Report on Galeras (Colombia) — September 1999
Bulletin of the Global Volcanism Network, vol. 24, no. 9 (September 1999)
Managing Editor: Richard Wunderman.
Galeras (Colombia) Seismicity remains low
Please cite this report as:
Global Volcanism Program, 1999. Report on Galeras (Colombia) (Wunderman, R., ed.). Bulletin of the Global Volcanism Network, 24:9. Smithsonian Institution. https://doi.org/10.5479/si.GVP.BGVN199909-351080.
1.22°N, 77.37°W; summit elev. 4276 m
All times are local (unless otherwise noted)
During July and August 1999, low-intensity seismic activity continued, similar to that of previous months (BGVN 24:07). Fifty-six volcano-tectonic (VT) earthquakes were registered during this period compared to 90 during the previous two months. The depths of these VT events were between 0.35 and 19 km below the summit, and the total energy released was estimated as 4.82 x 1013 ergs. The largest magnitude event, on the morning of 16 July, had a coda magnitude 1.7 and depth of 8 km.
Additionally, 20 long-period events and 10 tremor episodes were recorded with an energy release of 5.38 x 1012 ergs. Dominant frequencies during the tremor episodes were 2.0-4.0 Hz. The tremor event on 23 July had a small amplitude with respect to the long coda, a quasi-monocromatic frequency of ~2.01 Hz, and an energy release of 2.09 x 1012 ergs. Periodic fumarole temperature measurements taken during the two-month period in the active crater registered a range of 130-394°C.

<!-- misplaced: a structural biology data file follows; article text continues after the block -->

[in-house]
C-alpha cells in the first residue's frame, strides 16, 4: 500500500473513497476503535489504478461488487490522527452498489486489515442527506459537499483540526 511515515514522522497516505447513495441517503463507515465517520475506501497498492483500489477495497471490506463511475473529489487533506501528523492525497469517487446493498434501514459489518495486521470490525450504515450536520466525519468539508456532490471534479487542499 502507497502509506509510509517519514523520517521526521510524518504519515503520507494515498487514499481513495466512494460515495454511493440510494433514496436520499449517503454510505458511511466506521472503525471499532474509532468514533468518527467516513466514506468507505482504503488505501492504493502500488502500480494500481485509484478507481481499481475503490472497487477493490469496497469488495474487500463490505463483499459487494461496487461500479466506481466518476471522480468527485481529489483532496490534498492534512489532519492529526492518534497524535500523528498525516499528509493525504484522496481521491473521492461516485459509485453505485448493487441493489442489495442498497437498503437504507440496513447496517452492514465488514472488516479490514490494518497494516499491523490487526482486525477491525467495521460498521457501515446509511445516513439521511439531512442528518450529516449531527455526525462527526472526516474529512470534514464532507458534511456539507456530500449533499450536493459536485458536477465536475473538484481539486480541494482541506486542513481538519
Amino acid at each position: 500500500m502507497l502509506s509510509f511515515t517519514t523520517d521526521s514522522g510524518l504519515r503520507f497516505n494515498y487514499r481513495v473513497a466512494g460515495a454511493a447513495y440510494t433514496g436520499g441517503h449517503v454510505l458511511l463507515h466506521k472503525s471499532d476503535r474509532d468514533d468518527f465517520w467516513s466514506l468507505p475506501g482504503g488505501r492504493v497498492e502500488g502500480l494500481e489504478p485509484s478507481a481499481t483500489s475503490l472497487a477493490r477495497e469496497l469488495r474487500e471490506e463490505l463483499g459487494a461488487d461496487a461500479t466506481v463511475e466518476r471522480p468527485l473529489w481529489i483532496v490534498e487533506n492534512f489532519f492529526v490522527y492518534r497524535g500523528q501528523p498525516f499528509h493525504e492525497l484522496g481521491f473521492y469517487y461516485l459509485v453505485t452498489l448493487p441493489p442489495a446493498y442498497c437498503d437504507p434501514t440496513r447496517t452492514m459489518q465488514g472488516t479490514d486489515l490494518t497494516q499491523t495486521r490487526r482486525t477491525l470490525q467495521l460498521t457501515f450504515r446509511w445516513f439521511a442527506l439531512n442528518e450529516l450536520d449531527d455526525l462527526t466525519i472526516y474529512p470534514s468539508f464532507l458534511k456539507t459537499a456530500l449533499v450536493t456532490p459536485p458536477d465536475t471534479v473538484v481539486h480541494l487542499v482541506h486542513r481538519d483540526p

Radon-222 emissions measured in the soil at six stations were not significantly different from values in previous months. As in the May-June period, the greatest emissions occurred at the Sismo2 station (~5 km NE of the summit) attaining a maximum value of 2,297 pCi/l.
Geologic Background. Galeras, a stratovolcano with a large breached caldera located immediately west of the city of Pasto, is one of Colombia's most frequently active volcanoes. The dominantly andesitic complex has been active for more than 1 million years, and two major caldera collapse eruptions took place during the late Pleistocene. Long-term extensive hydrothermal alteration has contributed to large-scale edifice collapse on at least three occasions, producing debris avalanches that swept to the west and left a large horseshoe-shaped caldera inside which the modern cone has been constructed. Major explosive eruptions since the mid-Holocene have produced widespread tephra deposits and pyroclastic flows that swept all but the southern flanks. A central cone slightly lower than the caldera rim has been the site of numerous small-to-moderate historical eruptions since the time of the Spanish conquistadors.
Information Contacts: Observatorio Vulcanológico y Sismológico de Pasto (OVSP), Carrera 31, 18-07 Parque Infantil, PO Box 1795, Pasto, Colombia (URL: https://www2.sgc.gov.co/volcanes/index.html).